November 17, 2016
It’s the middle of November and the holiday shopping season is approaching fast. This is the time of year when retailers step up their promotion game and I won’t be able to go anywhere or watch anything without seeing an ad for a sale.
But are these sales really as “new” as they sound?
Not always. This pink A-line dress is listed on the retailer’s website as a “new markdown” item. But when you shop as much as me, you learn all of the strategies that retailers use to get customers to buy.
You see, the catch here is that this same exact dress, has been listed on the same exact retailer’s website, at the same exact sales price, since July! That’s right, July. I don’t consider that a “new” sales price, do you?
At first glance this sign looks like a great deal, I’ll get 3 turtlenecks for the price of 1. The full price of the turtlenecks are $64.99. So let’s do a little number crunching. If I purchased the 3 turtlenecks at full price I’d have spent $194.97, and each turtleneck will cost $64.99, yikes!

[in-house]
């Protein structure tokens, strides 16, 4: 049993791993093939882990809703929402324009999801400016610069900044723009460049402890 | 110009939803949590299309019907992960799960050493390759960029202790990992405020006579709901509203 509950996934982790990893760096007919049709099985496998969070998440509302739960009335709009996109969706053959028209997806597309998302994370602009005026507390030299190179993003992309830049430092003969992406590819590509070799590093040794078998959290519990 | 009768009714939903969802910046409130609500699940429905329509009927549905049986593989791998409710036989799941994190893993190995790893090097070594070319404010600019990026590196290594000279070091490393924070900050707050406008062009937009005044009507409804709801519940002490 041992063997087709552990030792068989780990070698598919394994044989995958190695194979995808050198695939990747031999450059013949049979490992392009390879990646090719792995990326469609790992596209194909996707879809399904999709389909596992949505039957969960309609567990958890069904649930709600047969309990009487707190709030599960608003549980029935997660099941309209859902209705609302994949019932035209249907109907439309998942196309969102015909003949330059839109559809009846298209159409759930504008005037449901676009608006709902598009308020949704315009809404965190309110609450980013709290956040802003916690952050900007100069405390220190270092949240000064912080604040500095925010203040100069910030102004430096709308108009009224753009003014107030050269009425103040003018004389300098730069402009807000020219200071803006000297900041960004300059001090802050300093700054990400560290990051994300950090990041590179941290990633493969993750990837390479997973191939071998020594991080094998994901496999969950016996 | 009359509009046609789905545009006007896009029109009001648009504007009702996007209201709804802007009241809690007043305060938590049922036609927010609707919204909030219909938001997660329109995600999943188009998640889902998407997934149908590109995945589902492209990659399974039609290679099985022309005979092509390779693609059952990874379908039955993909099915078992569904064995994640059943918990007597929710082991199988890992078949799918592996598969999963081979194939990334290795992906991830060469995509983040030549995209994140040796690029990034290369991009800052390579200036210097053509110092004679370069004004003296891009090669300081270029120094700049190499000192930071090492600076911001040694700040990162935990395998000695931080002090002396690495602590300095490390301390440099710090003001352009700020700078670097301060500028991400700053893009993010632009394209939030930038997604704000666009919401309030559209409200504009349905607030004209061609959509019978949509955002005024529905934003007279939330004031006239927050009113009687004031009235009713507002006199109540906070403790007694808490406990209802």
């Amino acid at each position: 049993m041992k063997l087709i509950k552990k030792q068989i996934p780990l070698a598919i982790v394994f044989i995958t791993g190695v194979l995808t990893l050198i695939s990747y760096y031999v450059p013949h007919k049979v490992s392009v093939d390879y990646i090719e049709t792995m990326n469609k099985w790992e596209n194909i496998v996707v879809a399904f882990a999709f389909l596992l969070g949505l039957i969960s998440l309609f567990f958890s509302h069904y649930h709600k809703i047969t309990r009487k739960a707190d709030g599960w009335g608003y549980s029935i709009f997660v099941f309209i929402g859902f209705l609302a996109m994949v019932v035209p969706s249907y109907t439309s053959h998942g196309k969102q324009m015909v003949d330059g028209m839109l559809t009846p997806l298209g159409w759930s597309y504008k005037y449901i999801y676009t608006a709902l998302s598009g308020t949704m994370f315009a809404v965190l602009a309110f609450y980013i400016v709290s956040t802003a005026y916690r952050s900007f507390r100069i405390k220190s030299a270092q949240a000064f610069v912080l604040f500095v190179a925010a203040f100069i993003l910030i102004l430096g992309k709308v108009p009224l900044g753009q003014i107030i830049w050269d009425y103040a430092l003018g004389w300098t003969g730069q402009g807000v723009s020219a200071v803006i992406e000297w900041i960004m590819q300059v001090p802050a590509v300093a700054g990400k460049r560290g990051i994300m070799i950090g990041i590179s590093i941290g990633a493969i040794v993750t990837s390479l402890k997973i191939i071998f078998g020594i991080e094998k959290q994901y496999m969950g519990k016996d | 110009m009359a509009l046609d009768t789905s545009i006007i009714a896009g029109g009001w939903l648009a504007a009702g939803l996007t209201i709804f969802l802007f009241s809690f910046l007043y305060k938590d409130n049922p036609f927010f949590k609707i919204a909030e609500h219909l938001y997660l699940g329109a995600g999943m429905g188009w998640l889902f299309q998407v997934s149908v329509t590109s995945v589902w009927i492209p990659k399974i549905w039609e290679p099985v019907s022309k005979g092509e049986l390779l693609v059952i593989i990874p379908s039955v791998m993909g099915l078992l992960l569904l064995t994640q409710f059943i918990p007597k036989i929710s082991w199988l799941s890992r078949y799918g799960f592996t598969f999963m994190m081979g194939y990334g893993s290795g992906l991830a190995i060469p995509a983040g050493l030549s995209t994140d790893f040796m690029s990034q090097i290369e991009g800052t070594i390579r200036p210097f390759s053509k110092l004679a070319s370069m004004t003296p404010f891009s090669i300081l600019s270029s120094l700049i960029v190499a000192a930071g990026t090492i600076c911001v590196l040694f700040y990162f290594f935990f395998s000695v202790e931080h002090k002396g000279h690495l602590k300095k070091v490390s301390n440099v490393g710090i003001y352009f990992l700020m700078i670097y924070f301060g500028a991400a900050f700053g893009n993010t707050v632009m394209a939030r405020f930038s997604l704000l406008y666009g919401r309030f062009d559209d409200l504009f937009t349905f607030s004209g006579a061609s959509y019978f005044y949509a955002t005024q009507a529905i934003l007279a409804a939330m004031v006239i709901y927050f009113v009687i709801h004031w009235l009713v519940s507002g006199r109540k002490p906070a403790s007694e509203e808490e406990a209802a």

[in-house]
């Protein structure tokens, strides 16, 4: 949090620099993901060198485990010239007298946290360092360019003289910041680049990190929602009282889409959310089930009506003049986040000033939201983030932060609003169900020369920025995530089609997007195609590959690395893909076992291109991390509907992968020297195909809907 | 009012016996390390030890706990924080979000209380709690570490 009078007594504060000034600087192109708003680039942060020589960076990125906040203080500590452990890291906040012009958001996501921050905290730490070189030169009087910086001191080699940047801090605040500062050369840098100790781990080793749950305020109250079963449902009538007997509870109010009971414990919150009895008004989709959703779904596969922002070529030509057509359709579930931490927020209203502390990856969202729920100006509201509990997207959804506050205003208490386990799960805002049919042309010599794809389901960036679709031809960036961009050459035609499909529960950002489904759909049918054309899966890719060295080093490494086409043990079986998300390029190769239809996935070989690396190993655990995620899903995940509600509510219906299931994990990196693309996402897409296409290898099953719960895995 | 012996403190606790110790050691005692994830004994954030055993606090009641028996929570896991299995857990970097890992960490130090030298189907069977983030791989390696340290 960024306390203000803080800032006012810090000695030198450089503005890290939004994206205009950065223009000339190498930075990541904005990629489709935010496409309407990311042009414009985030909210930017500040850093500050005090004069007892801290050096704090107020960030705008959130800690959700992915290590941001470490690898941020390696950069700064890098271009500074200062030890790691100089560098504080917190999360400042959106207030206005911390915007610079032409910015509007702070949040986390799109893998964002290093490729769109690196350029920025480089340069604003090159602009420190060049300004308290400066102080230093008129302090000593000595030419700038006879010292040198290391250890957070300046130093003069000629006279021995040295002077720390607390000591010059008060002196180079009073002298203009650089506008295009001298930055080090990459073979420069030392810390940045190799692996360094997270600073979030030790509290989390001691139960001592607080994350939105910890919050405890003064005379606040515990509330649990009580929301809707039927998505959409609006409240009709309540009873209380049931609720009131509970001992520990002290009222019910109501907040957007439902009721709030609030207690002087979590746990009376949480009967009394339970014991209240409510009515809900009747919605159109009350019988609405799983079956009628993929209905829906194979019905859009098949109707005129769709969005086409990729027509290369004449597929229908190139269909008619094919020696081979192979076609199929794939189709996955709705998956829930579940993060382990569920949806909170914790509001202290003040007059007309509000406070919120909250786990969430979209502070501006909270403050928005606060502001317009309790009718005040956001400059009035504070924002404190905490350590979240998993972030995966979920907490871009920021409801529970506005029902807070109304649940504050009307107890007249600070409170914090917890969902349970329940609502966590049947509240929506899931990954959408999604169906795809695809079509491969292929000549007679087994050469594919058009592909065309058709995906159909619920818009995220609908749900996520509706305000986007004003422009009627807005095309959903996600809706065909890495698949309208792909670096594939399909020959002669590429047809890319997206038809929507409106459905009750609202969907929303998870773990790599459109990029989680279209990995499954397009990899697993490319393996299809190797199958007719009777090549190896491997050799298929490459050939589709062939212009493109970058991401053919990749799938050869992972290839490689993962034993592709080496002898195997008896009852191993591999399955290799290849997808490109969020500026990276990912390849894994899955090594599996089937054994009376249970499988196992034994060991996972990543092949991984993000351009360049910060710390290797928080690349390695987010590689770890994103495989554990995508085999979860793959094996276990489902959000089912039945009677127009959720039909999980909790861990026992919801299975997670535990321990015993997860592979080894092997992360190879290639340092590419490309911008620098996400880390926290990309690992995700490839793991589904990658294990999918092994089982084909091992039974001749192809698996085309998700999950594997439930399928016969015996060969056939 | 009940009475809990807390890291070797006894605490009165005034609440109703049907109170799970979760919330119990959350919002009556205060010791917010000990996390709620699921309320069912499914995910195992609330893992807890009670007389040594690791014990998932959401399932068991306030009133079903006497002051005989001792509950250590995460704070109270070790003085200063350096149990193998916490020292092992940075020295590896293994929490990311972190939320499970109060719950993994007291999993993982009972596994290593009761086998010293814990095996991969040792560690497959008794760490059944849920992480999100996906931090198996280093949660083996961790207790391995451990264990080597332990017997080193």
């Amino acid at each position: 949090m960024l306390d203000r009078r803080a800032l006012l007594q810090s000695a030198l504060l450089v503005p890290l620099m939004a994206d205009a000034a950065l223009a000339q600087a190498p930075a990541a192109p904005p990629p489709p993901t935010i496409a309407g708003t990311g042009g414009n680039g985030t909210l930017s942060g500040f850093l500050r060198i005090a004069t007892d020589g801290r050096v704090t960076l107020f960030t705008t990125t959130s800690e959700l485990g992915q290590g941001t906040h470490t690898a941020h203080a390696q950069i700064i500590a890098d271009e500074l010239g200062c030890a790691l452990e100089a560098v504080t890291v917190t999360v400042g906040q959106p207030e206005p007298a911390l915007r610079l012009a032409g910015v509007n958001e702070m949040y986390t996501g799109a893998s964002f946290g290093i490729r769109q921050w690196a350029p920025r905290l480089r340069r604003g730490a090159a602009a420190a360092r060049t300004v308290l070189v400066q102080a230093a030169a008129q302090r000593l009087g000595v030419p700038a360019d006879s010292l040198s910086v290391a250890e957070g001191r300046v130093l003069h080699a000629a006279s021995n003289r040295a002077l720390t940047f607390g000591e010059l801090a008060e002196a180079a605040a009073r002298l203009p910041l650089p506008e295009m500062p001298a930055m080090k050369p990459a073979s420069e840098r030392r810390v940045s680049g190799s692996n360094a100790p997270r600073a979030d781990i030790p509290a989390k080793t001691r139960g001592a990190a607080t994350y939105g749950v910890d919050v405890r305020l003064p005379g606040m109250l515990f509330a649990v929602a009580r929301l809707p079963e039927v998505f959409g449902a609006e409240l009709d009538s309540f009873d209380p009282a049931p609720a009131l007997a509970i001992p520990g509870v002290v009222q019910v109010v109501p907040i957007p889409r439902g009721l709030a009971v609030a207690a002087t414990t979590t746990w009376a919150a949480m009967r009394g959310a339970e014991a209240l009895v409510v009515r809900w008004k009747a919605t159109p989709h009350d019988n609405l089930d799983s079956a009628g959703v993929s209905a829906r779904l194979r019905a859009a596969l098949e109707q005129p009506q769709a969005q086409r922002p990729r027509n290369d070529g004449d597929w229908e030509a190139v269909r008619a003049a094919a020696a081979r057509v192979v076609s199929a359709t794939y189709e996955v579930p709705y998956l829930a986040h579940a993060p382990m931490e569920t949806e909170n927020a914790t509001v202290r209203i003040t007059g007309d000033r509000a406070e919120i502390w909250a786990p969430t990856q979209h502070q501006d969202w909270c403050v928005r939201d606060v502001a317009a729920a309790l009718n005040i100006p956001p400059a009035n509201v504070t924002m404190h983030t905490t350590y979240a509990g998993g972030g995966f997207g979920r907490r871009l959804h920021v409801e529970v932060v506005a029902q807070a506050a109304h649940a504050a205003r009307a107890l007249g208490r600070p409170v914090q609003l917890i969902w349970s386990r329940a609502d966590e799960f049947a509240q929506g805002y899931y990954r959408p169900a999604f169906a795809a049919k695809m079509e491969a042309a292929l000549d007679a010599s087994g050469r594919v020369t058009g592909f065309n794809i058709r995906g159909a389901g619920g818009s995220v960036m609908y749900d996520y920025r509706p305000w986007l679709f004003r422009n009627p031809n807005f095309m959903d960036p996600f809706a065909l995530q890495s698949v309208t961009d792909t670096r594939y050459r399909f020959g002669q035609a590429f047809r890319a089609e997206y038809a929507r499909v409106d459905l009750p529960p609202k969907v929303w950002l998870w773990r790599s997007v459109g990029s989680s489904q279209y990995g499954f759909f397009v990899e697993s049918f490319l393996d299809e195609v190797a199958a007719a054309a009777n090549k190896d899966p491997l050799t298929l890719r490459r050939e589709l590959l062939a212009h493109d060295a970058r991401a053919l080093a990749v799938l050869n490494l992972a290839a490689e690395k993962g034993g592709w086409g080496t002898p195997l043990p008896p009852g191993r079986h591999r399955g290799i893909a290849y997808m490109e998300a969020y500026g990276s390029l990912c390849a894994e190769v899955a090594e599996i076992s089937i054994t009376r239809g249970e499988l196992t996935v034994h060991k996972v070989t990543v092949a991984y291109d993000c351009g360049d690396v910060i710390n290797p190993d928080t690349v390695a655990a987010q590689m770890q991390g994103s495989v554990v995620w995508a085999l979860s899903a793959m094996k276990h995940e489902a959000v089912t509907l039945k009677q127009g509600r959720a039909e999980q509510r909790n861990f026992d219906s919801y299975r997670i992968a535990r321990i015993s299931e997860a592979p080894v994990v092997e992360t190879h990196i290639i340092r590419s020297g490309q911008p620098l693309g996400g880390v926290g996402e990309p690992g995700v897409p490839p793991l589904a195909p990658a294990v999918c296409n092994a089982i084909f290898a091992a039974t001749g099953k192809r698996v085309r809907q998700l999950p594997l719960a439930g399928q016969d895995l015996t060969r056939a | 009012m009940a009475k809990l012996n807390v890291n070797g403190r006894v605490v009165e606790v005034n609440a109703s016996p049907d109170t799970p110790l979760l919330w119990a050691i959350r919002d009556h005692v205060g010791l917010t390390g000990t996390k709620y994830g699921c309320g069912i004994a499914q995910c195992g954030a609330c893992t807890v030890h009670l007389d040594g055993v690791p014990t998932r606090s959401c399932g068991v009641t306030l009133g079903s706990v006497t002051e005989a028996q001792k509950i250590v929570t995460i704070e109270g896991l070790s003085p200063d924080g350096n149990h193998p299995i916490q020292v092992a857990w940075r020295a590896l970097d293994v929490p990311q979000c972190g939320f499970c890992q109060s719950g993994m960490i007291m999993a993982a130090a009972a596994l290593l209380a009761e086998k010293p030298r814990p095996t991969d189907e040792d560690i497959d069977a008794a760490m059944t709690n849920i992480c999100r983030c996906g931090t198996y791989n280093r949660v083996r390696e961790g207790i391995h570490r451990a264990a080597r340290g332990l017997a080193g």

But the sale price means that I’ll only spend $64.99, and each turtleneck will cost $21.66. That sounds like a good deal. And if I need 3 turtlenecks, then it is. However, I was in the same store last week and the savings offer at that time had me walking out of the store with 1 turtleneck at the price of $22.10.
That’s a 44 cent difference!
When I first saw the new savings offer, I almost returned the turtleneck I bought the week before. After all, now it’s even cheaper! But the difference in the sales price is only 44 cents, is it really that different from last week to this week? Not really. Besides, I only need 1 turtleneck right now—not 3. Instead of spending my time and my gas on making a return, I’ll stick with what I’ve already bought instead.
Would you have returned the turtleneck for the “new” sale?